Say what you will about IGN, they’re one of if not the biggest video game websites in the industry. That’s why they get a week-long run of exclusive GTA V preview stories, because IGN matters. They get the word out. They set trends and put asses in the seats.
Always having my ear to the ground when it comes to inside video game journalism baseball as I do, I’m hearing that a lot of outlets that matter, big outlets, do not have their review copies of Grand Theft Auto V yet. It’s been a very interesting conversation to listen in on. If Rockstar can approach huge swathes of the professional video game journalism industry and ask them to wait for review copies to be mailed out on Monday, September 16th, a day before the game is released, it mostly tells you that Rockstar is not worried about review scores at all. I can’t imagine, unless GTA V turns out to be some colossal clusterfuck of a game, that Rockstar ought to worry about review scores.
I usually don’t hear as much frustration being expressed over the lack of early review copies as I’m hearing for Grand Theft Auto V. This makes sense, as GTA V would be a huge release whenever but at the end of a console cycle, when developers are getting the most out of the current-gen hardware, and when a developer decides to thumb its nose at the upcoming next generation consoles and not release GTA V on the Xbox One or PlayStation 4 because they figure what we have is good enough and they don’t think more processing power means a better game? That’s a game you can’t wait to get your hands on as a reviewer. Video game journalists live for this shit.
Review copy distribution is an excellent measure of the economic pecking order. A painful measure of which outlets control the largest share of the marketing aspect of video game journalism. I cannot imagine being an editor for a video game outlet that I know is important in the grand scheme of things, that has the respect of my peers and of a sizeable audience, which breaks important stories, deals with important issues, helps set trends or host cultural discussions, and basically being told to wait for my review copy long enough that I am unable to publish a review that’s probably going to mean much in the grand scheme of things other than tabulations into a Metascore, and that I’d have to think about all the web traffic I otherwise could have had if the review had published the morning of Tuesday, September 17th.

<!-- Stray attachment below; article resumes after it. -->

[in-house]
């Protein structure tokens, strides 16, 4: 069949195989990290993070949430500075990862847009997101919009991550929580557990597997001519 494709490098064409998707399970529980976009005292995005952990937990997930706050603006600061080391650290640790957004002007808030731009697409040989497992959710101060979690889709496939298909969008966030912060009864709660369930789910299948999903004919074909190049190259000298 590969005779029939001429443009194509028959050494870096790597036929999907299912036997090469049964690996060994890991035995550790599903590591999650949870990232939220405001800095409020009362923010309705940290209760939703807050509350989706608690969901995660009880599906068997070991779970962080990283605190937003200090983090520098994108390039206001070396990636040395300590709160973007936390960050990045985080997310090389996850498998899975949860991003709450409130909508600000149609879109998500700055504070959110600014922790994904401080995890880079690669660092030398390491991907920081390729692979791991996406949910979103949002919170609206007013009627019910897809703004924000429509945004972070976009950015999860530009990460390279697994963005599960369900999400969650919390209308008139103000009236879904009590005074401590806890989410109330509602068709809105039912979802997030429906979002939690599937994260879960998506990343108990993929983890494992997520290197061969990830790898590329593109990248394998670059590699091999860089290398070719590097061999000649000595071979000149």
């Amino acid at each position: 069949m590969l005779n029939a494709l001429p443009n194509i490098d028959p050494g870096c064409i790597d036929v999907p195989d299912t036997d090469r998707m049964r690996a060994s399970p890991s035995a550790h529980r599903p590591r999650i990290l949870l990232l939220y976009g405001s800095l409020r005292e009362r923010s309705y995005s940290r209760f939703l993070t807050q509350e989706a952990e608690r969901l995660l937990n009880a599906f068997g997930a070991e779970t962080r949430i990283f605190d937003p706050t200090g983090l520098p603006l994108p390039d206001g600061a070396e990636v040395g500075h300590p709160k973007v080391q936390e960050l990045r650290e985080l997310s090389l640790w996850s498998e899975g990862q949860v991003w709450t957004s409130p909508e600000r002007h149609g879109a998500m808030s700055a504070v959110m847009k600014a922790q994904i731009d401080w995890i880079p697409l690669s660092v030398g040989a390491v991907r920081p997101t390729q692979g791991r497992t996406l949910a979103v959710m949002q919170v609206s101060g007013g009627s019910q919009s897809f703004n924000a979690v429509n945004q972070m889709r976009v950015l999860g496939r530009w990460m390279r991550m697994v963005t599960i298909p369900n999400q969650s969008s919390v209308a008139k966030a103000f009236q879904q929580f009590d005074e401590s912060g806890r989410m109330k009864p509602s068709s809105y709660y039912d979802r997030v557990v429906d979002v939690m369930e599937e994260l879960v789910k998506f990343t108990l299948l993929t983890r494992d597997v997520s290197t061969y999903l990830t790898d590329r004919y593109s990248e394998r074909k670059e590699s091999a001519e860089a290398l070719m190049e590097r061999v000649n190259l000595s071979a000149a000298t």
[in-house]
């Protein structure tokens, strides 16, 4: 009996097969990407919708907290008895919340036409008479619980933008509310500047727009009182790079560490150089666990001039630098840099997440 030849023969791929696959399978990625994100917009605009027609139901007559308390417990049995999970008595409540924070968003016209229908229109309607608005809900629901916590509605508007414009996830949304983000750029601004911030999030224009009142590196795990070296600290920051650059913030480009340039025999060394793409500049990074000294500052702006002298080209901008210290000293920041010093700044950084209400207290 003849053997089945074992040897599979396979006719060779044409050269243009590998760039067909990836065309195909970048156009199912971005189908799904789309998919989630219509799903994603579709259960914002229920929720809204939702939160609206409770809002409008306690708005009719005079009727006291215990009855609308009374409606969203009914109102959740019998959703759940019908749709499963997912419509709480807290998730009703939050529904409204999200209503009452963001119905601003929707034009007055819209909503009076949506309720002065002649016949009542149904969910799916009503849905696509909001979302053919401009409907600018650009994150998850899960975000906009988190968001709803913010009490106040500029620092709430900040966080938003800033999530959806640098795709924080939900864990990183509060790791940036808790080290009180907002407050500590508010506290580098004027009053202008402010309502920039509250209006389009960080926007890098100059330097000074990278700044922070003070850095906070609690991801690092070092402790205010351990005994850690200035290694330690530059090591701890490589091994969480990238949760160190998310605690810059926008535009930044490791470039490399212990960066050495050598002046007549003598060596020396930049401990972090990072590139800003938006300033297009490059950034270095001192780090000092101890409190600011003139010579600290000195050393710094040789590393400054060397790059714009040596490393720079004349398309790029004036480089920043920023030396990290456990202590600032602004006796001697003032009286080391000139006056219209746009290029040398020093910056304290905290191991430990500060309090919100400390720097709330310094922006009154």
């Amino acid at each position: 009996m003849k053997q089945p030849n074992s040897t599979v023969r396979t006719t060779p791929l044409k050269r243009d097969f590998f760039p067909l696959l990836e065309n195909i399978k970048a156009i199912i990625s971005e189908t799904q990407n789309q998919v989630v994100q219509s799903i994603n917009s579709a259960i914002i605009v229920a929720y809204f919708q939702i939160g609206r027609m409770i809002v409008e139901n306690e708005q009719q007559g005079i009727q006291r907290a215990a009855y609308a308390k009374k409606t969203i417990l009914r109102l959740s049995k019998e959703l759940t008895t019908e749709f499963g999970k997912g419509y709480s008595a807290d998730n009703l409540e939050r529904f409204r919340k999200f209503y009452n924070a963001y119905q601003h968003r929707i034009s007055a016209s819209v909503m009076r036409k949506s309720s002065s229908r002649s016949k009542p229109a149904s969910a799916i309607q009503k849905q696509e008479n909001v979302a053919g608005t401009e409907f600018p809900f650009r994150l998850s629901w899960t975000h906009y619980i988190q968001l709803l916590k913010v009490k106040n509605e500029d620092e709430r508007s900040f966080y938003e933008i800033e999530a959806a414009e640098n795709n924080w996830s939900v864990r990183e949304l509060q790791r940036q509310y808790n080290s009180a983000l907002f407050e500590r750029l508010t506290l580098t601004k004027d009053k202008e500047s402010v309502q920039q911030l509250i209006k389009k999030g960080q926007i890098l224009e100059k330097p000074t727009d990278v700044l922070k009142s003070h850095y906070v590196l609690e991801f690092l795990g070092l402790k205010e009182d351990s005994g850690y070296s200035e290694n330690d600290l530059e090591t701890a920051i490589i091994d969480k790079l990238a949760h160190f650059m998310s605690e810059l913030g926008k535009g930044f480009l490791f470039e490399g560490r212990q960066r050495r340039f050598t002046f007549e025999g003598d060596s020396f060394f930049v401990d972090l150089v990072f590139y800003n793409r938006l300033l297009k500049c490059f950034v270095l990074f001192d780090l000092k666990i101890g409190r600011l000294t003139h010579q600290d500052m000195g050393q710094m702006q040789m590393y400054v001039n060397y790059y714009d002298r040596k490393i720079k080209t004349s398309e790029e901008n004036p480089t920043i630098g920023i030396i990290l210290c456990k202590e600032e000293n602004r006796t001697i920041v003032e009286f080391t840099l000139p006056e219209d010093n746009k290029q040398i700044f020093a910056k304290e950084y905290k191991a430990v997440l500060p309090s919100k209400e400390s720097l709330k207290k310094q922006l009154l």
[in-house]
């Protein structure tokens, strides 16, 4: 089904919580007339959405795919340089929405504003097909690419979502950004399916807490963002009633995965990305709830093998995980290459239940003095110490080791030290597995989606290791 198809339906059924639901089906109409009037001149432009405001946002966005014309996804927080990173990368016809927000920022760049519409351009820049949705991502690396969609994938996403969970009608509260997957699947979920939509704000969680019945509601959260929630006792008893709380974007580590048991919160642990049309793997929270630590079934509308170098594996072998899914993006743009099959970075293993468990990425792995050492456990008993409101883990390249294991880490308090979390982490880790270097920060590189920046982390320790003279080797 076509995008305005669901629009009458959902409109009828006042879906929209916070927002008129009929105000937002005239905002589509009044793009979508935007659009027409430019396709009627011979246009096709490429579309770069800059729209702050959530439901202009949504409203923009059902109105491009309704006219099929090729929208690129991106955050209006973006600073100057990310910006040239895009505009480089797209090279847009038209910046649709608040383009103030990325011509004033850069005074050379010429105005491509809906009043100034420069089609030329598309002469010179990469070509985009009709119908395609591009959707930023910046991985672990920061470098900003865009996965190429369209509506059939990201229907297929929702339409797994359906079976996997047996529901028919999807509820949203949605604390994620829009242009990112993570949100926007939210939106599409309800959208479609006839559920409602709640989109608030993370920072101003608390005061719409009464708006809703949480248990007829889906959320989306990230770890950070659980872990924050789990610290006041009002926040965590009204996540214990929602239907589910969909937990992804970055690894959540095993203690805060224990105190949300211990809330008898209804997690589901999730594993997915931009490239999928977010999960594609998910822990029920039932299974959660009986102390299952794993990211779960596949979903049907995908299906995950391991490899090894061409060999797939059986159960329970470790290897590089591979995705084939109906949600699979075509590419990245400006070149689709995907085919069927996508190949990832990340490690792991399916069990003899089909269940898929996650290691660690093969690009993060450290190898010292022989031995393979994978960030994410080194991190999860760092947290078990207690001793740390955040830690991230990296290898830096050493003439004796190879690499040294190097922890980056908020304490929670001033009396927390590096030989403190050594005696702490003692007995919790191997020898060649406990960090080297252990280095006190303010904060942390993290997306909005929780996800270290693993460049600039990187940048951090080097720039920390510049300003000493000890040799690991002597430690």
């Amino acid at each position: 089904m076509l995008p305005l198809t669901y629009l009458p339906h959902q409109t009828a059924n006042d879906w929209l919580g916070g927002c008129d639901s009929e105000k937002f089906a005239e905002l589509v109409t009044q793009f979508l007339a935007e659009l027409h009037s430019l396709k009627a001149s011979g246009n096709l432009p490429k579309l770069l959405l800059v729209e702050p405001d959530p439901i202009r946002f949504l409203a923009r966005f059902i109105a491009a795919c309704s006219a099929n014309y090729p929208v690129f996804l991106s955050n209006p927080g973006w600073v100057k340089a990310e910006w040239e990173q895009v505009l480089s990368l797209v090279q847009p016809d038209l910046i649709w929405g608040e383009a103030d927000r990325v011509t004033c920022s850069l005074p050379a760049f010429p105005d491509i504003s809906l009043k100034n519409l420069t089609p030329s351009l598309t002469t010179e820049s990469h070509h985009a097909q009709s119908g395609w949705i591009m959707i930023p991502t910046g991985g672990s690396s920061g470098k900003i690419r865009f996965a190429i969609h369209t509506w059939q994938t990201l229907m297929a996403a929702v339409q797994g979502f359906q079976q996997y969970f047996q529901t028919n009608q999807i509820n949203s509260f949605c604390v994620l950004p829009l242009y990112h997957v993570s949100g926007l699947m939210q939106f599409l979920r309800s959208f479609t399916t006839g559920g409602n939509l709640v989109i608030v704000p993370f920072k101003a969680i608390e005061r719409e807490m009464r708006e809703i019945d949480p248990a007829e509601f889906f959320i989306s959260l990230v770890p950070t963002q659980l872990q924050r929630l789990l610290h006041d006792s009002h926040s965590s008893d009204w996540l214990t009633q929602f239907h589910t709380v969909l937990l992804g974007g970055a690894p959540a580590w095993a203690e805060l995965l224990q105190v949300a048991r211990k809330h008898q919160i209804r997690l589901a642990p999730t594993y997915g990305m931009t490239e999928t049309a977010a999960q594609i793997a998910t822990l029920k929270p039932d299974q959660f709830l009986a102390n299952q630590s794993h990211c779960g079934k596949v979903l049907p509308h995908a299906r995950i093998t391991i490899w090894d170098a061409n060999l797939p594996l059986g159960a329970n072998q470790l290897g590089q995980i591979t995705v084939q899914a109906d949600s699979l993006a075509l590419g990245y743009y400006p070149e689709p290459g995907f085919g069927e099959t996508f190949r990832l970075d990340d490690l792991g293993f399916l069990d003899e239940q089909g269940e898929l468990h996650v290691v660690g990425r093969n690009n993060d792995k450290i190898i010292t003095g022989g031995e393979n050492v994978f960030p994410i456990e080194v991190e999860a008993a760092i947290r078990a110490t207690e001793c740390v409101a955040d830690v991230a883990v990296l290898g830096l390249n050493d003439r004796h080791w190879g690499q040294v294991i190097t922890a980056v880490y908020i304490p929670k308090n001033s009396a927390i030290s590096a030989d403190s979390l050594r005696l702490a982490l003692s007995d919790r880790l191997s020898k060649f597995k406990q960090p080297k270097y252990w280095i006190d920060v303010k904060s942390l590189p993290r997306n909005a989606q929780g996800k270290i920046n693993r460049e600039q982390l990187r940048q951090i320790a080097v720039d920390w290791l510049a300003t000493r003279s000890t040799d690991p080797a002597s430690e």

It’s not as though editors don’t already know what this economic pecking order is, and where they stand in the larger scheme of things regarding influence over the sum total of the audience, but having a reminder like this cannot be fun.
I think there’s an opportunity here, however. I was talking a week or so ago on Twitter about how I would like to see an experiment in which all video game reviewers turn down free review copies and instead purchase their own copies to review. I mused that if reviewers had to drop their own, hard-earned $60, even if only temporarily before a reimbursement was distributed, to purchase a game for review that they might be harsher than otherwise, because the job of a reviewer is to gauge the worthiness of a game for their audience, and the economic question of “How much is this worth?” is very real, and very important, for members of the audience who aren’t flush with cash.
What a unique opportunity Rockstar Games has provided to conduct this exercise!